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Old 10-30-2011
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GIT peptic ulcer

A 54-year-old woman comes to your clinic as follow-up after endoscopic treatment for a single bleeding peptic ulcer. Her peptic ulcer became clinically apparent 2 weeks before this visit when the patient noted subacute abdominal pain followed by small-volume coffee-ground emesis. After endoscopy, her 2-day hospital stay was uneventful. She remained hemodynamically stable and required no blood transfusions. Besides a history of a misdiagnosed perforated appendix in her 20s, the remainder of her medical history is negative. Because she has been feeling well and has “much less stress” in her life, she has not felt the need to take any medicines since her hospitalization, except for green teas as suggested by a friend. She has no allergies. She has a family history for hypertension and cardiac disease in her father. She does not smoke or drink alcohol. She is in a monogamous relationship and works as a book publisher. Her physical examination is normal except for the obvious old, healed appendectomy scar. Besides suggesting age-appropriate medical screening, which of the following should you recommend?
A. Avoidance of caffeinated beverages
B. Complete blood count
C. Chronic proton pump inhibitor treatment only
D. Empiric treatment for Helicobacter pylori infection
E. Repeat endoscopy
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A_a_ (10-31-2011), pass7 (10-31-2011)

Old 10-31-2011
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empiric treatment for H.pylori shud be given a chance. because the person doesnt have any other obvious cause of ulcer??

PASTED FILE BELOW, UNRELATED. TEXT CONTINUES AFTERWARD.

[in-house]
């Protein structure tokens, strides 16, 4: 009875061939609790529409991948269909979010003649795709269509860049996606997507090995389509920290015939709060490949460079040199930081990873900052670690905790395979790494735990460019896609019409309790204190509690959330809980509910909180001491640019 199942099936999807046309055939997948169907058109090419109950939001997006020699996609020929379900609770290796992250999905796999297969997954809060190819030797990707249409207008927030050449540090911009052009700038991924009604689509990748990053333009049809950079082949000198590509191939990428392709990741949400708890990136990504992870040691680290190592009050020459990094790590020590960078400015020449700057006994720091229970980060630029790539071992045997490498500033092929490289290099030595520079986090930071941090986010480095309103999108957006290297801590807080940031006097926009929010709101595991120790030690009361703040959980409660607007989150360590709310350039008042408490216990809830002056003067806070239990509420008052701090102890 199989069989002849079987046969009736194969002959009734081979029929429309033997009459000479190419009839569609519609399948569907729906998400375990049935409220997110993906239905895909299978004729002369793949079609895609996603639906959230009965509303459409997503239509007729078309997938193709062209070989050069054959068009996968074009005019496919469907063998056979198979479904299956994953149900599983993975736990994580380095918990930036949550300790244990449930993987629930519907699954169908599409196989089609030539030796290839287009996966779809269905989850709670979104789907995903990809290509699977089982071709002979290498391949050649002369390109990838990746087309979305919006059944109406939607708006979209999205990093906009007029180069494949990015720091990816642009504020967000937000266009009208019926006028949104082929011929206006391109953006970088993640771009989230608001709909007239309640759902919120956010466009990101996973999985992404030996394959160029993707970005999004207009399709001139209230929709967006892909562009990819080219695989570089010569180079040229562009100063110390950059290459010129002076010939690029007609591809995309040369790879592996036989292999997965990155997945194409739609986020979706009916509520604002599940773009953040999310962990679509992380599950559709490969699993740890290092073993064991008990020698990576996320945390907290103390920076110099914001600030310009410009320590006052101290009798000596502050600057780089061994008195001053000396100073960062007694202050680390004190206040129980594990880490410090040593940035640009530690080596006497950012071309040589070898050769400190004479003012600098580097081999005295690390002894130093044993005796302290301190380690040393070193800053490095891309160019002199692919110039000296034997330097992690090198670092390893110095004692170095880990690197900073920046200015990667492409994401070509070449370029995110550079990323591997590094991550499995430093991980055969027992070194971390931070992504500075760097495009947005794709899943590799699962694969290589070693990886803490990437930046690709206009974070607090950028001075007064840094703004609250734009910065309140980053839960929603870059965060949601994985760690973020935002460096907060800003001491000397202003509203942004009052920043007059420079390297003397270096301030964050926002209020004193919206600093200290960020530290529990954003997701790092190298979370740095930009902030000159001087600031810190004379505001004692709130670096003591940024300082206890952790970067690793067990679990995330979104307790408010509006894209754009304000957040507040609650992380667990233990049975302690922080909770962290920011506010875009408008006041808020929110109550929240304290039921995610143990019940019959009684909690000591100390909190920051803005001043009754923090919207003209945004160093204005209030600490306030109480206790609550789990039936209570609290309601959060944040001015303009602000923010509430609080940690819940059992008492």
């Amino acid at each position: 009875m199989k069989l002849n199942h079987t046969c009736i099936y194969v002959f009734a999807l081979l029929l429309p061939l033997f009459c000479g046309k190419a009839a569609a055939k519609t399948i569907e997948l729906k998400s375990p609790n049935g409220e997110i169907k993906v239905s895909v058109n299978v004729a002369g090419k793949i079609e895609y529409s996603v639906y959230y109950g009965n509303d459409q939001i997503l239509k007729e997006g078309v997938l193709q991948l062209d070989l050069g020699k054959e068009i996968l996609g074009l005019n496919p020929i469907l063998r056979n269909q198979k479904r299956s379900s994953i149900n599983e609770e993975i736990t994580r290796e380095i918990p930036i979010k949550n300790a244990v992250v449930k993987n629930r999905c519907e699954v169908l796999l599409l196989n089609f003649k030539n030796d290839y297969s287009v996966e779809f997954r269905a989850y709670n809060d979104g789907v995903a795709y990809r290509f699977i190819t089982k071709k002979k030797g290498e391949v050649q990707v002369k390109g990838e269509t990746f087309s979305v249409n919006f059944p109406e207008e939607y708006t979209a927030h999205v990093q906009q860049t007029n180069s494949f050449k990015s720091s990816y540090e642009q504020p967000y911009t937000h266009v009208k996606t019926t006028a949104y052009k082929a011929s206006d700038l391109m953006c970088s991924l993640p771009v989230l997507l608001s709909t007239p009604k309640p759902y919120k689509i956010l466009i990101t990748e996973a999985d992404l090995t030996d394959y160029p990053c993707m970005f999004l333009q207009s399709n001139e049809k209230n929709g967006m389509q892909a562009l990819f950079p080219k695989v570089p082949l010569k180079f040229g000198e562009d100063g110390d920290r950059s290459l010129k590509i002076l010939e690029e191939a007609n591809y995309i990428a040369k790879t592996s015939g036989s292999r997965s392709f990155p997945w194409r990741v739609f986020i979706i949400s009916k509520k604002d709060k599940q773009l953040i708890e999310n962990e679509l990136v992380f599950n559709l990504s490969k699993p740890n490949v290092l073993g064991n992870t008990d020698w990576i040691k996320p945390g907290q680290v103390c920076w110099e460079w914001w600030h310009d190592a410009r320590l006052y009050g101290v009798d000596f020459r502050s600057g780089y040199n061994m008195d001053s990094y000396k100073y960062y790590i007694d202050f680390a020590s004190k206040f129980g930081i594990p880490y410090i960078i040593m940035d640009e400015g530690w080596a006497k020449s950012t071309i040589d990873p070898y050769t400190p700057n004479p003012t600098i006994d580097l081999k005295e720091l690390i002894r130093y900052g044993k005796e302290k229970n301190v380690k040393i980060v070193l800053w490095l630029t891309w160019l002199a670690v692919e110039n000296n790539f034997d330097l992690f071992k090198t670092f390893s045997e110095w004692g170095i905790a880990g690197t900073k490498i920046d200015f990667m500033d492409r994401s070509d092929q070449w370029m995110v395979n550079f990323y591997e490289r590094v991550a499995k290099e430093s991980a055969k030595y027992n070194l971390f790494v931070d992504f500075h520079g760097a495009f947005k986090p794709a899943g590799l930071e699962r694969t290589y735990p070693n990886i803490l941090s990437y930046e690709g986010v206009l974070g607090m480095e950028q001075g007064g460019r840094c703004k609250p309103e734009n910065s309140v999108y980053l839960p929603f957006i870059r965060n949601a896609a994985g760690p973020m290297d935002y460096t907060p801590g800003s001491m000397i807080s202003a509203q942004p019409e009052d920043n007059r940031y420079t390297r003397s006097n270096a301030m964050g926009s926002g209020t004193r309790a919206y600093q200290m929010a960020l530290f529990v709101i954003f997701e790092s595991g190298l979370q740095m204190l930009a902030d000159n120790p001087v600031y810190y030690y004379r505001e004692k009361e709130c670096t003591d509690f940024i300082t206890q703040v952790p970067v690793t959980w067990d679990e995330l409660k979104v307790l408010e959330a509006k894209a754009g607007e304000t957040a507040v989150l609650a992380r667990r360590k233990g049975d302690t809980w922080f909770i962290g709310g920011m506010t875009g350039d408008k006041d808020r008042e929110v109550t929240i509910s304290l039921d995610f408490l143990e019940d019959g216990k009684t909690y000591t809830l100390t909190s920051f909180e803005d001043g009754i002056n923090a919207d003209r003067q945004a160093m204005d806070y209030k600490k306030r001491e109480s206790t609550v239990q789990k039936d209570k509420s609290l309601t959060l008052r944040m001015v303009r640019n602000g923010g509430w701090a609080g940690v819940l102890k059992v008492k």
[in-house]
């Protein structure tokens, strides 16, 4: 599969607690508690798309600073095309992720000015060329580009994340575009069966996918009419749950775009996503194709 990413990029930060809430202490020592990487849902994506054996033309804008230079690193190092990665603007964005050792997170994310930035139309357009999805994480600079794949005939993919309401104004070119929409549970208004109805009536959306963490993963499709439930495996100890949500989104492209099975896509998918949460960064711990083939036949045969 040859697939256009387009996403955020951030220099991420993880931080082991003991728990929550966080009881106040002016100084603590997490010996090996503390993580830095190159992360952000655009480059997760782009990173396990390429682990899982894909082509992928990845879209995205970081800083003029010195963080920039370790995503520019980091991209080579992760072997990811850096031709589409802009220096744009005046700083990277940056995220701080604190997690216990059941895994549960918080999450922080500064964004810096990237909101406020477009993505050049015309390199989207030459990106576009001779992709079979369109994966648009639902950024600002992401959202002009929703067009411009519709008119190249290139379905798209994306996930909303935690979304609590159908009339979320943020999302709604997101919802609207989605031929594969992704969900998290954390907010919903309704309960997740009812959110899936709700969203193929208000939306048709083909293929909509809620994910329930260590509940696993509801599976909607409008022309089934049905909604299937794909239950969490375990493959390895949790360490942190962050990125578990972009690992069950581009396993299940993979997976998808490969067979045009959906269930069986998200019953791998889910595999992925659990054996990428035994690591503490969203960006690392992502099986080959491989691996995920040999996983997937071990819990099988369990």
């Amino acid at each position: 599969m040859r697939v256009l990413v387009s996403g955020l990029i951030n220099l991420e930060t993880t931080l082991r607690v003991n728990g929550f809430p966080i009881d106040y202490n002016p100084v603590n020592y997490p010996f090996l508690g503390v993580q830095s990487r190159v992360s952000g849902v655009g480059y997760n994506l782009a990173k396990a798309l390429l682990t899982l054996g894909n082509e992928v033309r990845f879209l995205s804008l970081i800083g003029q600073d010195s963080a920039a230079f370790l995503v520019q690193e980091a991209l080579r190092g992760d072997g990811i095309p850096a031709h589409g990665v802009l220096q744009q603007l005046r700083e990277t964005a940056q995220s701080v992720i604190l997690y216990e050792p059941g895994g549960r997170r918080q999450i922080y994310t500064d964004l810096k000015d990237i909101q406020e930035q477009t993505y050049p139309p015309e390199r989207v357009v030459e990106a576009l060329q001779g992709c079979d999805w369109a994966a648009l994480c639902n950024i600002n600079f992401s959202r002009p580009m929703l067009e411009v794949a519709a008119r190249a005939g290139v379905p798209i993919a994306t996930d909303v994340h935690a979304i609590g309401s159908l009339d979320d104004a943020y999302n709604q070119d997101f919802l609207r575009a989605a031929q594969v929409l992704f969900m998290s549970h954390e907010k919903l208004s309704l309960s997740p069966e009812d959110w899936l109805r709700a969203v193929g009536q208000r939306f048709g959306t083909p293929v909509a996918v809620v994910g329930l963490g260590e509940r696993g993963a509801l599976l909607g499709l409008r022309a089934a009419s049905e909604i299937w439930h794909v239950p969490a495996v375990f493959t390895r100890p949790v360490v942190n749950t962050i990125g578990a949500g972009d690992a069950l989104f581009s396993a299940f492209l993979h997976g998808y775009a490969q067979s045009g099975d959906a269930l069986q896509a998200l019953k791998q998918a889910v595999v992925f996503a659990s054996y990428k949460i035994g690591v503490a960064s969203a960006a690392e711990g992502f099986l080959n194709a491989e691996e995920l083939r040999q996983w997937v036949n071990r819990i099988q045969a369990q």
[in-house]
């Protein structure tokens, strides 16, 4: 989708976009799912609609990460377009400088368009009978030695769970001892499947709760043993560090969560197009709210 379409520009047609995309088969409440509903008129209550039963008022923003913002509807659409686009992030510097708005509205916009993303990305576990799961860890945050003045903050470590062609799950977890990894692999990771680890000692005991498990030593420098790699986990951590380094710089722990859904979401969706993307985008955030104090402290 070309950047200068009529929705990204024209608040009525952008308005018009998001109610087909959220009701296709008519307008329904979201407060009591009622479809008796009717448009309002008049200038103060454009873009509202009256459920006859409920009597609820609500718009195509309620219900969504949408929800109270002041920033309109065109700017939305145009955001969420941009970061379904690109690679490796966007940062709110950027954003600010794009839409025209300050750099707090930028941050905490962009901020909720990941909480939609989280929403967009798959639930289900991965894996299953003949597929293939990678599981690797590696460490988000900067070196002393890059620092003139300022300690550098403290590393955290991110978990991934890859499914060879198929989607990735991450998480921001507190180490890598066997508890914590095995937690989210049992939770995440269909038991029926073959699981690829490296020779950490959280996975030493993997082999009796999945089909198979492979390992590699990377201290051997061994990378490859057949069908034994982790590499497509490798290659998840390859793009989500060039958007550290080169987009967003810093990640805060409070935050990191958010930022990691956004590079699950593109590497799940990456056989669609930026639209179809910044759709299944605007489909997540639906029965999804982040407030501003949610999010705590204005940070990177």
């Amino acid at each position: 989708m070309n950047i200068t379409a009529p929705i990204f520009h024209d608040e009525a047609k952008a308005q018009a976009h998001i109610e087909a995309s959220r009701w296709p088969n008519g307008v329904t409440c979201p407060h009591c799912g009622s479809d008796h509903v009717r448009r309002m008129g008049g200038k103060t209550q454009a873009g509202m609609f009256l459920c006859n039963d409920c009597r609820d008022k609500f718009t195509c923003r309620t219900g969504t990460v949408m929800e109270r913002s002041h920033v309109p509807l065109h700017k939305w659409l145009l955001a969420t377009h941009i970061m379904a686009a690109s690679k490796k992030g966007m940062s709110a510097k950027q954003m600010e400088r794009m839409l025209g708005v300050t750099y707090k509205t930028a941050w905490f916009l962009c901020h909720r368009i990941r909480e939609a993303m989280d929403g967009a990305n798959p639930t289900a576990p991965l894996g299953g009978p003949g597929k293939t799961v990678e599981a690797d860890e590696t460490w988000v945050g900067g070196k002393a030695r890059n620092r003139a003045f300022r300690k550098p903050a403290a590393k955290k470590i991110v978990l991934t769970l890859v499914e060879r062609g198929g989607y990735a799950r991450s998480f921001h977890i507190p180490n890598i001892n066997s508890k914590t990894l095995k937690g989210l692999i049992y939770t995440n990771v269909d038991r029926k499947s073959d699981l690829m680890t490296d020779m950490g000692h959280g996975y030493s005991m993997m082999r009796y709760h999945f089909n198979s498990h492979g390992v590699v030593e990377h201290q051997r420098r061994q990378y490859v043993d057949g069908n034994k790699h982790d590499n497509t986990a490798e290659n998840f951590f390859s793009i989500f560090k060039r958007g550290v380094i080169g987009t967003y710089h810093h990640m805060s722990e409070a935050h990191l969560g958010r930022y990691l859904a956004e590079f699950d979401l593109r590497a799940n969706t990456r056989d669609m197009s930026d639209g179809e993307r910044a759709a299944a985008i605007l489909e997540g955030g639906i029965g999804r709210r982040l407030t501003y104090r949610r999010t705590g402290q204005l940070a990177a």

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Old 10-31-2011
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The correct answer is D. In the absence of aggravating factors, multiple ulcers, or a neoplastic process, there exists such a strong causative role of H. pylori colonization in peptic ulcer disease (PUD) that some have argued that PUD be considered an “infectious disease.” Strong recommendations exist to treat for H. pylori in cases of known duodenal or gastric ulcers. In this context, testing for H. pylori in the clinic (e.g., via urea breath test or H. pylori serology) before initiating treatment has not been shown to be cost-effective. It should be pointed out, though, that in the vignette provided here, one could not be faulted for testing for H. pylori if this was provided as one of the possible options. The decision to test for H. pylori in patients who exhibit dyspepsia not associated with ulcers is made on a case-by-case basis. Besides eradicating the etiologic agent for PUD, treatment for H. pylori in patients with a history of PUD may decrease the patient’s risk for developing gastric lymphoma.

Although caffeine decreases the gastric mucosal barrier, it has not been shown that complete avoidance of caffeine (choice A) will preclude development of PUD. The most prudent advice would be to take these beverages in moderation.

A CBC (choice B) is not required if the patient is asymptomatic and has had an uncomplicated clinical course with stable blood counts and no evidence of active bleeding.

The chronic use of a proton pump inhibitor (choice C) in the absence of H. pylori eradication is not warranted in a patient with a known history of PUD. Some physicians will maintain patients who have a history of a bleeding peptic ulcer on PPI therapy once these patients have completed H. pylori treatment. A short course of PPI monotherapy may be considered in the patient with dyspepsia or GERD without known PUD.

Without significant complications at endoscopy or during hospitalization, a repeat endoscopy (choice E) is not needed. There are no generally agreed-upon recommendations for surveillance studies.
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Gastroenterology-, Internal-Medicine-, Step-2-Questions

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